Mark ‘‘the Bird’’ Fidrych dies at 54
Published 3:04 pm Tuesday, April 14, 2009
By By HOWARD ULMAN, AP Sports Writer
BOSTON — Mark ‘‘the Bird’’ Fidrych, the fun-loving pitcher who baffled hitters for one All-Star season and entertained fans with his antics, was found dead Monday in an apparent accident at his farm. He was 54.
Worcester County district attorney Joseph D. Early Jr. said a family friend found Fidrych about 2:30 p.m. Monday beneath a dump truck at his Northborough, Mass., farm about 35 miles west of Boston. He appeared to have been working on the truck, Early said.
The curly-haired right-hander was the American League Rookie of the Year in 1976 when he went 19-9 with a 2.34 ERA and 24 complete games. But injuries cut short his career, and he ended up spending only five seasons in the major leagues, all with the Detroit Tigers. He was 29-19 with a 3.10 ERA.
Fidrych attempted a comeback in 1982 and 1983 in the Boston Red Sox organization. He pitched for their Triple A team in Pawtucket, R.I. But he never pitched in the majors after 1980 and retired in July 1983.
The Worcester, Mass., native later owned a trucking business. State police detectives are investigating the circumstances of his death, Early said.
Fidrych acquired the nickname ‘‘the Bird’’ because of his resemblance to the Big Bird character on the Sesame Street television show. During games, he would bend down and groom the mound with his hands, talk to the baseball and slap five with teammates in the middle of the diamond.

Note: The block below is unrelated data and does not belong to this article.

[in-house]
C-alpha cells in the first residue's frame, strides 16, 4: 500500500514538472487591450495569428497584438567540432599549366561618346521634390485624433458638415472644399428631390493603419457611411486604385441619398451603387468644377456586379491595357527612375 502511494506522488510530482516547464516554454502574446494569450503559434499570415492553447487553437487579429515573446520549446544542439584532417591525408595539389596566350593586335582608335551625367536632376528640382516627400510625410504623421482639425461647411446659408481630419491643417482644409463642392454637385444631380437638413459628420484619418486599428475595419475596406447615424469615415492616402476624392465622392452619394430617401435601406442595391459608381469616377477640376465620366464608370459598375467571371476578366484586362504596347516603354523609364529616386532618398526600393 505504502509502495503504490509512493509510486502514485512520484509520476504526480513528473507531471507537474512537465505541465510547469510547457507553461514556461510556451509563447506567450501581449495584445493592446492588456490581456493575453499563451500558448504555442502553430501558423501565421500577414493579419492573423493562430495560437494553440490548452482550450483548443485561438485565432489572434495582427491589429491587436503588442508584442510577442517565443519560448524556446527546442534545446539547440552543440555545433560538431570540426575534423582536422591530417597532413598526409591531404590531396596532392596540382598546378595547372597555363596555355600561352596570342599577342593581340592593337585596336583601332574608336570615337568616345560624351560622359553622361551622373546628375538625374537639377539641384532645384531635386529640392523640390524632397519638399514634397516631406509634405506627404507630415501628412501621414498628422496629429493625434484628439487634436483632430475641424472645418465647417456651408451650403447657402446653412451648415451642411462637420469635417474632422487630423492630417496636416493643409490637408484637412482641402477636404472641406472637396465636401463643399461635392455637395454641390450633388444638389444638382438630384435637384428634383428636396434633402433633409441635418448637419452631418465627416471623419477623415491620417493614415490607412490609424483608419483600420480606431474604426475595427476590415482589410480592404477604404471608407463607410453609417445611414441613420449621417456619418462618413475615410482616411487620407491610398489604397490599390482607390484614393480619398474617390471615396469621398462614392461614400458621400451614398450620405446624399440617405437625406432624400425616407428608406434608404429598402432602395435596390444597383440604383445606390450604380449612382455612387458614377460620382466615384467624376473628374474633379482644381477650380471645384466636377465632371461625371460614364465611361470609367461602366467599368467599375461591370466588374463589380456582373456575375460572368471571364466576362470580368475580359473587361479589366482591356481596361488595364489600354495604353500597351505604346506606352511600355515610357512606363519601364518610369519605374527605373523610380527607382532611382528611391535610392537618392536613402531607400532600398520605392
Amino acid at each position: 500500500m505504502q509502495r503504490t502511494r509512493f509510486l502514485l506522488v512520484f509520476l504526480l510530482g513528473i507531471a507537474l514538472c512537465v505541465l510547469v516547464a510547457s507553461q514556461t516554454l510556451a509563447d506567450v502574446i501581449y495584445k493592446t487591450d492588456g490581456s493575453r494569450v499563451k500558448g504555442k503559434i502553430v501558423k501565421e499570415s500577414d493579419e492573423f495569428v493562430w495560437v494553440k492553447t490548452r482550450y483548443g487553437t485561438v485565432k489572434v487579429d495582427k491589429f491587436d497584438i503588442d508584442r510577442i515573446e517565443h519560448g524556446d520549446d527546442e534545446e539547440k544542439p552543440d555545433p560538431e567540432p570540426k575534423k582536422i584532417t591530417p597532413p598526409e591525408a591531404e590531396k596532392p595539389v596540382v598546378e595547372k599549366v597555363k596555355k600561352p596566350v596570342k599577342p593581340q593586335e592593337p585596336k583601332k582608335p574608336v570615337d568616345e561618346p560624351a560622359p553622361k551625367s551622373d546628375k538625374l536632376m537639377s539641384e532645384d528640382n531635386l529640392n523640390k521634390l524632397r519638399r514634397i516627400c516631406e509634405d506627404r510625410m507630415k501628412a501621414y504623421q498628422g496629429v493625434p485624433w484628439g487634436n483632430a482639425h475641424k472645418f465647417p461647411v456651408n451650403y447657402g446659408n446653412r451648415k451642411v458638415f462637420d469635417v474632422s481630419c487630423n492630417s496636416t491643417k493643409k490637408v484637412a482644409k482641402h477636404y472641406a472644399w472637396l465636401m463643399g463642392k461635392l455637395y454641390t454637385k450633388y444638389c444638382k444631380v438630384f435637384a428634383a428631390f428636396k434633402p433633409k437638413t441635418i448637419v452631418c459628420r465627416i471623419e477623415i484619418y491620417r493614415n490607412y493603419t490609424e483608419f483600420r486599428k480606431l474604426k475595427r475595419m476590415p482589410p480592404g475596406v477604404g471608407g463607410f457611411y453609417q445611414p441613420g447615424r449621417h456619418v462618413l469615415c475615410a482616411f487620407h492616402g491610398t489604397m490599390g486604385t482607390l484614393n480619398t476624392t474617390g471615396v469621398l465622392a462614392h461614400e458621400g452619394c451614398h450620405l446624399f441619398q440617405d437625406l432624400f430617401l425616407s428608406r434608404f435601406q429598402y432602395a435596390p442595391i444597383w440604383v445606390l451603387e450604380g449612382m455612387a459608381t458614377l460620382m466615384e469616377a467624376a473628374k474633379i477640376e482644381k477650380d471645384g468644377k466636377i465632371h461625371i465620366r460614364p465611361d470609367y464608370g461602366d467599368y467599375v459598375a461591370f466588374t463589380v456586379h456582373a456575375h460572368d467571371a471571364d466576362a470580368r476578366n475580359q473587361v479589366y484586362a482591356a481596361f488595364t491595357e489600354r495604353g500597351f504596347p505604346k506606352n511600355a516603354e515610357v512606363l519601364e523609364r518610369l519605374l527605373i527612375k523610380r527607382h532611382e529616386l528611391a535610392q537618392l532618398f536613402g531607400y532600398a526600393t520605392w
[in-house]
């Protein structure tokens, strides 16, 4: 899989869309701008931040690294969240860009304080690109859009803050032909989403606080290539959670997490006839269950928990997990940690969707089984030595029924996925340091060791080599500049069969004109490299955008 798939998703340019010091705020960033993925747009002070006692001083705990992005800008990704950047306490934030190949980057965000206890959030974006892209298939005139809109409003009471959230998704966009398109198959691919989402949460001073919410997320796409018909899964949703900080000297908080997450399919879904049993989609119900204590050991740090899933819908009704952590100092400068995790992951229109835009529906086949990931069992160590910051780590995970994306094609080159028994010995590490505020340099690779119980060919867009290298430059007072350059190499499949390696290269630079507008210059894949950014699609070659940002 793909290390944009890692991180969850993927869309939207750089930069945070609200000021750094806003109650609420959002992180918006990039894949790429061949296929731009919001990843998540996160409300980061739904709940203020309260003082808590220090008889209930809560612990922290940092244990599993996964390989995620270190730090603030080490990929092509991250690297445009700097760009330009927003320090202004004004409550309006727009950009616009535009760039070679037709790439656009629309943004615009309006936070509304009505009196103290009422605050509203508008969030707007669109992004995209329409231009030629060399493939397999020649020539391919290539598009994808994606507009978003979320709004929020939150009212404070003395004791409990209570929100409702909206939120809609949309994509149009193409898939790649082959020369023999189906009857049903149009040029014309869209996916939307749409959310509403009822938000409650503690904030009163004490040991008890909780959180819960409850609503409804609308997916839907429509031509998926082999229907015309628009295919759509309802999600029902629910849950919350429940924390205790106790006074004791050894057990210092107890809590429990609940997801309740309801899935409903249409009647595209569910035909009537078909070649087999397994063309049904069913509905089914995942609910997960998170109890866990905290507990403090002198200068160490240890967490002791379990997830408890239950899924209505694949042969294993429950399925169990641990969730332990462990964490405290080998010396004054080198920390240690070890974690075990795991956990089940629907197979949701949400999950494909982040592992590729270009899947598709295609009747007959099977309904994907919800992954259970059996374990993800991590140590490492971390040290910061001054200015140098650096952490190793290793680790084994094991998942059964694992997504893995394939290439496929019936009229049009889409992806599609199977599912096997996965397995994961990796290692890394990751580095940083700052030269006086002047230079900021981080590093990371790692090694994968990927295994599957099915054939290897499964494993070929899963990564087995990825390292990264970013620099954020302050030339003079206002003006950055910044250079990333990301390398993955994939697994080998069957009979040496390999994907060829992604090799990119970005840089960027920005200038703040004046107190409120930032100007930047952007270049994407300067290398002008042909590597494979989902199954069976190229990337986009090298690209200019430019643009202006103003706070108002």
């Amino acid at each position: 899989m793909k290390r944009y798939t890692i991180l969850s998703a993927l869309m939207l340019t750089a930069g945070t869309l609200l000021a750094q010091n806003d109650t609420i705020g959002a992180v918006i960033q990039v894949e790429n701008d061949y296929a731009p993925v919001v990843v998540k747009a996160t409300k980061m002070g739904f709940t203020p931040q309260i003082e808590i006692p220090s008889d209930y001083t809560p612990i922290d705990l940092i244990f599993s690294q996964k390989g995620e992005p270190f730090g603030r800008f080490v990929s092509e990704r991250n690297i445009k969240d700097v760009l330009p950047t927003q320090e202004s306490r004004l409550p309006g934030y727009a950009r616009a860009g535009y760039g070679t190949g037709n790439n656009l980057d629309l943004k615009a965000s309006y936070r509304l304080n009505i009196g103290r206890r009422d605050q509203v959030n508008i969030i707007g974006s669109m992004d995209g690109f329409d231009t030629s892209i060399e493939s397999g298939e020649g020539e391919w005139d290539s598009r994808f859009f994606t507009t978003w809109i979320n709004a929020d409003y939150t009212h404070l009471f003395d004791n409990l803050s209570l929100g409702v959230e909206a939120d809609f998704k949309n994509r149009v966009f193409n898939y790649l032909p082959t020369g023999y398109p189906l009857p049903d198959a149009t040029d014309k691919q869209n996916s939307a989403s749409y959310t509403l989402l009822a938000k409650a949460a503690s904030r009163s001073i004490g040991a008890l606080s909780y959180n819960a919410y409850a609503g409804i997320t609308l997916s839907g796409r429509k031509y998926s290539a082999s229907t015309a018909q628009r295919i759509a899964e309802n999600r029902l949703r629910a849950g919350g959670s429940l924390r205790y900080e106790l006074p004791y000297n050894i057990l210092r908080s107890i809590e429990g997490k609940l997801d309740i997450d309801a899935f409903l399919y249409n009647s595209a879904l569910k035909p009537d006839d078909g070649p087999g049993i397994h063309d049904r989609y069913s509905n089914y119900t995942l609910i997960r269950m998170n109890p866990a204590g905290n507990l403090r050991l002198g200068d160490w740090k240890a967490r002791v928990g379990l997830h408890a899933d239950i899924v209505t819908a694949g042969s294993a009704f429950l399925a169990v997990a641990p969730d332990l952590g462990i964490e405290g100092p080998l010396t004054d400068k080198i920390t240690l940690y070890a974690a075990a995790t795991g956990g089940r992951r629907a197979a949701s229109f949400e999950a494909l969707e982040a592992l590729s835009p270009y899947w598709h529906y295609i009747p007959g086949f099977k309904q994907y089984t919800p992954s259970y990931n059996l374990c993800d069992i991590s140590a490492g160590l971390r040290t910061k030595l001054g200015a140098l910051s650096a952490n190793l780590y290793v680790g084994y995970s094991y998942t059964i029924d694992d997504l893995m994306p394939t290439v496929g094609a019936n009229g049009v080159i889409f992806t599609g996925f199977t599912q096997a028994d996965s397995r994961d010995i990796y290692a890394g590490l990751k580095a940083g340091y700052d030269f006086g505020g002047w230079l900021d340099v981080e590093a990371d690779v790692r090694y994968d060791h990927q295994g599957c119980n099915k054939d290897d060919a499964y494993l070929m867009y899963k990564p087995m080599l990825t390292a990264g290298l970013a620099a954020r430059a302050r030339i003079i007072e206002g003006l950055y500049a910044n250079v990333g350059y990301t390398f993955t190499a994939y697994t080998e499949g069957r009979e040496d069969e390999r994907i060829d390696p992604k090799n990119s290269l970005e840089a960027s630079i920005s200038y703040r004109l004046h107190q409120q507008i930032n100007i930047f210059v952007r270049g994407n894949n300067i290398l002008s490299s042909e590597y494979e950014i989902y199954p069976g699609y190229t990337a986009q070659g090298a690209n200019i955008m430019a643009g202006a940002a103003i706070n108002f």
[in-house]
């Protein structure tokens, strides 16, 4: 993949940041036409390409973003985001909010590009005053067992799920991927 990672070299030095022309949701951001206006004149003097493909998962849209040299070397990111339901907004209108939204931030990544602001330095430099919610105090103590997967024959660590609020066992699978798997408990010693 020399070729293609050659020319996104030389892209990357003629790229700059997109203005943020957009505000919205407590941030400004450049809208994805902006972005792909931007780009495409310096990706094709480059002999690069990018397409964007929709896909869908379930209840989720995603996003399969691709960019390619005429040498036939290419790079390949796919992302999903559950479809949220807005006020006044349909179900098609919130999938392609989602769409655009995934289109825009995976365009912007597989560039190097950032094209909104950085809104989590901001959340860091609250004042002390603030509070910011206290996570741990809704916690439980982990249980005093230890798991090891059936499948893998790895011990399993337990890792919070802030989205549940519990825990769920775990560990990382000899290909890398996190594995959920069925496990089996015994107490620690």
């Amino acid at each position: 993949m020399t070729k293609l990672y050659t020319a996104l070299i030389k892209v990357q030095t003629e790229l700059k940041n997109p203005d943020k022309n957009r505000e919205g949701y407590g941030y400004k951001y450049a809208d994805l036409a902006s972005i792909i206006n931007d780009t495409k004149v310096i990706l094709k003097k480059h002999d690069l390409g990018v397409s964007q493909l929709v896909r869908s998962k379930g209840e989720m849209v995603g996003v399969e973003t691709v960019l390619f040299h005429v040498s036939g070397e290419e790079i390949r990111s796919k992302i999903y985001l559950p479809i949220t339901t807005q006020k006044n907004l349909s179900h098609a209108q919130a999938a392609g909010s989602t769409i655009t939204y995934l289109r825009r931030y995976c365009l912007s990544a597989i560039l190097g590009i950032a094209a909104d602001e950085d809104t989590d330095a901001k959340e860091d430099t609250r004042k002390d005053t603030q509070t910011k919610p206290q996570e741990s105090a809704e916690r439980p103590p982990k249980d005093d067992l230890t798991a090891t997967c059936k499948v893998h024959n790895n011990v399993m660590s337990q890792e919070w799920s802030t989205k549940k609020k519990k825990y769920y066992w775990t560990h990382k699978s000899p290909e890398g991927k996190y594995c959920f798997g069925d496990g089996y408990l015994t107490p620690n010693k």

But knee and shoulder injuries limited him to 58 major league games.
Fidrych’s first major league start was a complete game, two-hitter in which he beat the Cleveland Indians 2-1. He won seven of his first eight decisions and was the AL starter in the All-Star game. He allowed two runs in the first inning and put runners at second and third in the second, but he got the final two outs and left after two innings trailing 2-0. The NL won 7-1.
He tore knee cartilage during spring training the following year and was placed on the disabled list until May 24. He sustained a shoulder injury in July 1977. Fidrych pitched 250 1-3 innings in 1976 but only 162 after that when he was just 10-10.
Chicago Cubs bench coach Alan Trammell was a rookie shortstop with Detroit in 1977 and saw Fidrych’s on-field behavior up close.
After taking 1981 off from pitching, Fidrych went to Pawtucket where he made his first appearance on July 3, 1982. He finished that season with a 6-8 record and 4.98 ERA on 20 games, 19 of them starts. The next season he was 2-5 with a 9.68 ERA in 12 games, including eight starts, and retired in July of that season.
One of Fidrych’s most memorable minor league games was against Dave Righetti, the AL Rookie of the Year with the New York Yankees in 1981 who was sent to Triple-A Columbus the following season. Fidrych pitched a complete game, 7-5 win.
San Francisco Giants hitting coach Carney Lansford’s first three seasons, with the California Angels, coincided with Fidrych’s last three in the majors.
Fidrych married his wife, Ann, in 1986 and they had a daughter, Jessica.